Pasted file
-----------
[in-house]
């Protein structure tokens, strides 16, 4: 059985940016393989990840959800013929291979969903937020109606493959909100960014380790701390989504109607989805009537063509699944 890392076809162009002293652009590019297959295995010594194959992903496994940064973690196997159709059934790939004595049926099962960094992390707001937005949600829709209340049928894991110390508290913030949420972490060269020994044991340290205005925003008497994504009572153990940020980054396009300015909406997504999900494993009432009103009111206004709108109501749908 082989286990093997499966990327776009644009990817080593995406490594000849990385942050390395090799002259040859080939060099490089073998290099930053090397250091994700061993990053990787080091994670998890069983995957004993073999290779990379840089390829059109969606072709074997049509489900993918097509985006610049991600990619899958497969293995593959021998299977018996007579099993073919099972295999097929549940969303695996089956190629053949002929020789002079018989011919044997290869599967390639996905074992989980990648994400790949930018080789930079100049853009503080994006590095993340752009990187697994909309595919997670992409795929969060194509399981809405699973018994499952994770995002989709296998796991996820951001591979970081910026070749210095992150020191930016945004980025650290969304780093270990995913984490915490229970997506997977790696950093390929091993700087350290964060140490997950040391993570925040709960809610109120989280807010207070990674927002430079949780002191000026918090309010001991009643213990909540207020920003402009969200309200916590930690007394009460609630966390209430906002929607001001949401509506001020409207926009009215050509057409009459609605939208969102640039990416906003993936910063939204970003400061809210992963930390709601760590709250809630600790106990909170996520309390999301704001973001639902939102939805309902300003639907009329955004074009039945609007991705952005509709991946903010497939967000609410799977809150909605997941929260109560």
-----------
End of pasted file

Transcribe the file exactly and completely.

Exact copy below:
[in-house]
């Protein structure tokens, strides 16, 4: 059985940016393989990840959800013929291979969903937020109606493959909100960014380790701390989504109607989805009537063509699944 890392076809162009002293652009590019297959295995010594194959992903496994940064973690196997159709059934790939004595049926099962960094992390707001937005949600829709209340049928894991110390508290913030949420972490060269020994044991340290205005925003008497994504009572153990940020980054396009300015909406997504999900494993009432009103009111206004709108109501749908 082989286990093997499966990327776009644009990817080593995406490594000849990385942050390395090799002259040859080939060099490089073998290099930053090397250091994700061993990053990787080091994670998890069983995957004993073999290779990379840089390829059109969606072709074997049509489900993918097509985006610049991600990619899958497969293995593959021998299977018996007579099993073919099972295999097929549940969303695996089956190629053949002929020789002079018989011919044997290869599967390639996905074992989980990648994400790949930018080789930079100049853009503080994006590095993340752009990187697994909309595919997670992409795929969060194509399981809405699973018994499952994770995002989709296998796991996820951001591979970081910026070749210095992150020191930016945004980025650290969304780093270990995913984490915490229970997506997977790696950093390929091993700087350290964060140490997950040391993570925040709960809610109120989280807010207070990674927002430079949780002191000026918090309010001991009643213990909540207020920003402009969200309200916590930690007394009460609630966390209430906002929607001001949401509506001020409207926009009215050509057409009459609605939208969102640039990416906003993936910063939204970003400061809210992963930390709601760590709250809630600790106990909170996520309390999301704001973001639902939102939805309902300003639907009329955004074009039945609007991705952005509709991946903010497939967000609410799977809150909605997941929260109560």